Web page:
Thursday, April 19, 2012

Curiously calm

I am, curiously calm this morning.  I've been awake since around 3, reading since around 3.30, and got up around 5.  I might do Tesco this morning, I might not.

Yesterday was a good day.  The children worked hard, I worked hard, the world worked hard and it spun and nothing changed, but today I feel like everything did.

I have been reaching for an understanding of something in the last few days, and it has been something that I have not been able to even say what I am reaching for, or trying to understand, but it is coming to clarity.

I didn't talk to C4News man in the end.  I worked out what he wanted, and it wasn't who I am.  I made my views clearer, and he said we weren't what he was looking for.  I wasn't surprised.  He says he intends to be in touch to talk about my particular situation.  That's up to him.

He wanted me to be negative about Rich's death, to see his time in Afghanistan as a waste of the time we could have had together.  He wanted me to be angry, and hurting and bitter towards the RAF and the MoD and to talk about how terribly the child and I had been treated.

Rich's death was, if it had to happen, a death that occurred in the best way possible.  It was quick, he did not suffer, and the details of his death that only I, and J, and the police know, are for us to know. But they bring me joy from the sadness.

His time in Afghanistan was what it was.  It changed him as a person, it made him more than he was before, it calmed him and inspired him, showed him what he had thought his purpose was, and whether that was a good thing is for he and I to know.  But to have the chance to find himself in the way that he did, was an amazing thing.  He obtained the clarity that he wanted in his thinking.  He was away from the pain of the She-Ex and her random behaviours, shielded from them by me and by distance, and doing a job he believed in.  He knew why he was there, and he did it, and he did it well.  Whether I believe in the political reasons for the Forces being there, is something I will honestly admit that I don't always understand.  I believe in those individuals though, and I believe in our Armed Forces, and I will not put them down for the sake of some journalists predetermined point of view.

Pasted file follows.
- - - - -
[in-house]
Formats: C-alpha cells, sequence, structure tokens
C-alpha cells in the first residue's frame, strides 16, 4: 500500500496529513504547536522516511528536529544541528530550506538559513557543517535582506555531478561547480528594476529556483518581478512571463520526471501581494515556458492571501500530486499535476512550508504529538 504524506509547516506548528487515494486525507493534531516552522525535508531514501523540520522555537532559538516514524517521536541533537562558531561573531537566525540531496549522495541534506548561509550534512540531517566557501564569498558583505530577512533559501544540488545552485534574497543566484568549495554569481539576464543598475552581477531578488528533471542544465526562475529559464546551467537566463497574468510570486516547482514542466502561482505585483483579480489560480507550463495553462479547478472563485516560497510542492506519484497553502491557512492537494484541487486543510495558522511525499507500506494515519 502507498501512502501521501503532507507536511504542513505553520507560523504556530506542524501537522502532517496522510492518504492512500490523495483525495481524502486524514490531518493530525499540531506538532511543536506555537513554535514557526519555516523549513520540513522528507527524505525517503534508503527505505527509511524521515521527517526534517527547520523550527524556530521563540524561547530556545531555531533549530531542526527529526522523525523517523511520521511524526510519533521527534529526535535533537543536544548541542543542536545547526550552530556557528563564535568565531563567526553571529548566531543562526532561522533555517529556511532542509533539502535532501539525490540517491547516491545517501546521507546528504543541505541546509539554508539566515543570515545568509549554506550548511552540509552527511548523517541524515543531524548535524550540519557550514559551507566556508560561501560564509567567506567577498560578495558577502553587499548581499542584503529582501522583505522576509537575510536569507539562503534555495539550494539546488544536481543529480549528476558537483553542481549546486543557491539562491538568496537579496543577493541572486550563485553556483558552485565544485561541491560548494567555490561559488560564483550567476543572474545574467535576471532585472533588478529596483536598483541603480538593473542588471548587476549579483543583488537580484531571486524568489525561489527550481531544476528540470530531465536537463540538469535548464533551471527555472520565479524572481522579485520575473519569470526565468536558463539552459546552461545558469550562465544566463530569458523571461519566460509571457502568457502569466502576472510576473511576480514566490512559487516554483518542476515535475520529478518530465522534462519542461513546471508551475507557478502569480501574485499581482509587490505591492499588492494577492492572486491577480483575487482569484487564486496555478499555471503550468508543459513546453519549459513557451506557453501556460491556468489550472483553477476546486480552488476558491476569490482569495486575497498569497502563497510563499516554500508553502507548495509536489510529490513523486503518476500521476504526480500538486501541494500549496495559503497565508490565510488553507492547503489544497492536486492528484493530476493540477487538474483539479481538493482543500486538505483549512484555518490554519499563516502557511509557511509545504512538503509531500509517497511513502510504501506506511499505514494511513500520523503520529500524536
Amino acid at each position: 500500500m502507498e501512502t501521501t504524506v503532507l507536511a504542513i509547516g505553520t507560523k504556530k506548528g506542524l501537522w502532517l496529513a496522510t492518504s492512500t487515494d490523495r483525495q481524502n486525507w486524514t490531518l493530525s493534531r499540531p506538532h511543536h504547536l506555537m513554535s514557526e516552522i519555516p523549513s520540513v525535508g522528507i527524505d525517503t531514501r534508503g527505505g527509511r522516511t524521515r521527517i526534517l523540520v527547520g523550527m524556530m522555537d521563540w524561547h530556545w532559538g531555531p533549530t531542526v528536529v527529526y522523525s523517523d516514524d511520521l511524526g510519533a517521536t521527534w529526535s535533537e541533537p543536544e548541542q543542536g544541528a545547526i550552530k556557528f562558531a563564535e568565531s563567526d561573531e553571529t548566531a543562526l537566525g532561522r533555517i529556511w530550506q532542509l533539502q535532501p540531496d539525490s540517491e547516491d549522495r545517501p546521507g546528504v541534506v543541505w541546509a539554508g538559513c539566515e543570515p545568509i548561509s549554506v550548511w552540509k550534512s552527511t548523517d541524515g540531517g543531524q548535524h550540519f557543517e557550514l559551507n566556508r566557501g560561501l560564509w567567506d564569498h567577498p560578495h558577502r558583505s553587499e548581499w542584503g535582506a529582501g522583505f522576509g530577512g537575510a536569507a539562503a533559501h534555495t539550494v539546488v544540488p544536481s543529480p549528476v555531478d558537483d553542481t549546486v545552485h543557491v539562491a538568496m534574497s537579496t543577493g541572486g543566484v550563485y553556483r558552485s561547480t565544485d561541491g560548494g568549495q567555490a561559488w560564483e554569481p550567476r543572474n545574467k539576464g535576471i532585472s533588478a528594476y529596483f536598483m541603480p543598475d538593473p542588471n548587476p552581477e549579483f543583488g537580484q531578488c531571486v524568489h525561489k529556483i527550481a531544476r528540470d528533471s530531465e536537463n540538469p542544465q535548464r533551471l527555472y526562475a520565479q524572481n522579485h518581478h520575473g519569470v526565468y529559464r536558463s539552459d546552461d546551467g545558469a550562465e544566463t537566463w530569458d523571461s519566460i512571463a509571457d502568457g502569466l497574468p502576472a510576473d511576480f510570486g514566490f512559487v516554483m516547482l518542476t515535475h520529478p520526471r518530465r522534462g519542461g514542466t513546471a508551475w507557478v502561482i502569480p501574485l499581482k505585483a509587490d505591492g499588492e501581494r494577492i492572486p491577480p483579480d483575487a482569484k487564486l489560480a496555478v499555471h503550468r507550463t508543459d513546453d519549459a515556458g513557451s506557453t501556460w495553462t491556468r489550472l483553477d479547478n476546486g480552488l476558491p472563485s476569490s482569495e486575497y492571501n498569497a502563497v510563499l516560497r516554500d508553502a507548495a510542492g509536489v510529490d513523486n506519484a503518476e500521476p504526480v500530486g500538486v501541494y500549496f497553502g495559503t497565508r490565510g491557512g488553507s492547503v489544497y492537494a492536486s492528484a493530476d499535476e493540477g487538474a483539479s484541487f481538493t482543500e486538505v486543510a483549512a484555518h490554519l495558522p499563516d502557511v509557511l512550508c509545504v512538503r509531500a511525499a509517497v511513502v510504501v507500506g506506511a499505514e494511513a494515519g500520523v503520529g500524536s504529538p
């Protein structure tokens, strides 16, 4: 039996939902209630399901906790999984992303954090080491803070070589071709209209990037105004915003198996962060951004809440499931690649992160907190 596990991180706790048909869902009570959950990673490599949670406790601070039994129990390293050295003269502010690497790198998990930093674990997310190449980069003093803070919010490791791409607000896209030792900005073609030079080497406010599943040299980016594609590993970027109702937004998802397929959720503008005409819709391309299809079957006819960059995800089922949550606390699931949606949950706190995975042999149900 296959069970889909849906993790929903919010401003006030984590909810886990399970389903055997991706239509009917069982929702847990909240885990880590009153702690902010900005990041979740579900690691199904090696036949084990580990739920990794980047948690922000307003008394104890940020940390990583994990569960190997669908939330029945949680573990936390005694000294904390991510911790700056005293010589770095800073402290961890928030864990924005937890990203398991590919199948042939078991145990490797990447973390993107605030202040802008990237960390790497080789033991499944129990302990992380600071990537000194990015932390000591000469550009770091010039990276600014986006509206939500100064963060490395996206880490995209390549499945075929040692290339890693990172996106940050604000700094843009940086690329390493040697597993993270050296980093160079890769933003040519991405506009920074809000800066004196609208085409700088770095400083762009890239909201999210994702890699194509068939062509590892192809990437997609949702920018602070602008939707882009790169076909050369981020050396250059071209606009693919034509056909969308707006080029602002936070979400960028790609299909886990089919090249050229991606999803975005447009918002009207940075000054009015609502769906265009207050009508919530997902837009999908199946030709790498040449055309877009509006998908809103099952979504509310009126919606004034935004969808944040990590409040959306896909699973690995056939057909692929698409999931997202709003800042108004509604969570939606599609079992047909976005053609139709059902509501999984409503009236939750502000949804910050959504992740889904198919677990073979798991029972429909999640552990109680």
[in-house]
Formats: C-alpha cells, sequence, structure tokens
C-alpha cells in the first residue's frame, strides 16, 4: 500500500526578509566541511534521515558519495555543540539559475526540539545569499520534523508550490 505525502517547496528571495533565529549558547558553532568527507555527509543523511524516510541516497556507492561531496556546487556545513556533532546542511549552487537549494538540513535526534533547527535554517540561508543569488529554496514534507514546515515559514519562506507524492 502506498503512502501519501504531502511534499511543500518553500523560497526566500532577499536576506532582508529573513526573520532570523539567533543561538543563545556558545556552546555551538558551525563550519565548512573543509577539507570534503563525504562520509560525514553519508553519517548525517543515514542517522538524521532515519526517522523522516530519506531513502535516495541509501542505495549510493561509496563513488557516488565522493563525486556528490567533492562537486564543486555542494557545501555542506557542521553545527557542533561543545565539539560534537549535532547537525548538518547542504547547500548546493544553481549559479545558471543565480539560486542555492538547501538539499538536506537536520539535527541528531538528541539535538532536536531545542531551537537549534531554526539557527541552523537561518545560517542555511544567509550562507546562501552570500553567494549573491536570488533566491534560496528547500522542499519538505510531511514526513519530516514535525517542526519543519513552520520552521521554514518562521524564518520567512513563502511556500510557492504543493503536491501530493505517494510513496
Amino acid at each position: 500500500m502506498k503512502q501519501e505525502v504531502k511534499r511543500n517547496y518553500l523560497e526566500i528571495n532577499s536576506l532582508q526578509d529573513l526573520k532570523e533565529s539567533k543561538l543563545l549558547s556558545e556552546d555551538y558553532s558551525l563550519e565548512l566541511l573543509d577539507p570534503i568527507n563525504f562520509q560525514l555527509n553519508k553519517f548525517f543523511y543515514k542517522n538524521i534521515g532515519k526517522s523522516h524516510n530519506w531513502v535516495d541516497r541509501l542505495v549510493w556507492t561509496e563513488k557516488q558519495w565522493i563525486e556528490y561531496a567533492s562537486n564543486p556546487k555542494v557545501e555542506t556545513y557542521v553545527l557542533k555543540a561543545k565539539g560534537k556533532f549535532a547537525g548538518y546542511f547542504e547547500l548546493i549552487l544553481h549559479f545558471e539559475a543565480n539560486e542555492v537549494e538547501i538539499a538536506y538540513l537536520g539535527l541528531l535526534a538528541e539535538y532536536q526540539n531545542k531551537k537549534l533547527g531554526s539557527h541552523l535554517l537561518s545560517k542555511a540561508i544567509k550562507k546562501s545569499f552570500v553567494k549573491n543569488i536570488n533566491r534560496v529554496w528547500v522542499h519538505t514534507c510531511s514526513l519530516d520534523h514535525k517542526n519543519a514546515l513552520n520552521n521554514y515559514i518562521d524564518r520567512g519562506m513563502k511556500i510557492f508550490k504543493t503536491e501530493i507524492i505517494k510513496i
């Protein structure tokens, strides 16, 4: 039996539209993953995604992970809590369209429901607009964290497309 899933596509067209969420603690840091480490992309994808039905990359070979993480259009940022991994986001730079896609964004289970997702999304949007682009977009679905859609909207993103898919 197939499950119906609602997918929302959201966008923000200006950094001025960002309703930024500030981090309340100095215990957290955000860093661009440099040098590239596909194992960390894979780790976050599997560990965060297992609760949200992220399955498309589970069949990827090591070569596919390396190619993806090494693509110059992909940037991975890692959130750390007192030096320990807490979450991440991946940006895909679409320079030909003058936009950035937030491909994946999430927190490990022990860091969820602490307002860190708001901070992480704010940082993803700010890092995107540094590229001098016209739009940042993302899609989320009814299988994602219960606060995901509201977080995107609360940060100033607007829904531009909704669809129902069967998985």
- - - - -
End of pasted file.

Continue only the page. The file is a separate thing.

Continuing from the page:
The RAF, and the MoD did not treat us badly.  They treated us within the constraints of the law.  They surrounded us with love and affection and support.  They accepted our place in Rich's life in all the ways that they were allowed to, and in many ways that they weren't allowed to.  They bent rules and looked for loopholes and did everything they could.  More than the outcome, it was the fact that they tried that mattered.  This massive institution of warfare knew that he had fallen, knew that there was a grieving child and girlfriend, and it cared.  It paid lip service to the "family", and some of the private conversations that are for me to cherish and know are proof positive of that, but it cared for us.

And from all of this maelstrom comes J and I.  Over the last few days there has been an article in the British press about Army wives finding love again after bereavement  The headline was "Can we forgive Army Wives for finding true love again?"  I'm going to write a longer post on this another day, soon, but the sheer nerve of the writer to not even try and understand the effort that goes into loving again, stunned me, and made me appreciate J even more.

Today however, there is a distinct calm about the way I feel.  I feel as though my path has been winding for a long time, and now is set and whilst there is nothing I can do about it, there is nothing I *want* to do about it.  God holds me in his hand, and I trust Him in a way that I haven't for a while.  There's a post in there as well, I know.

So this got long.  Sorry.

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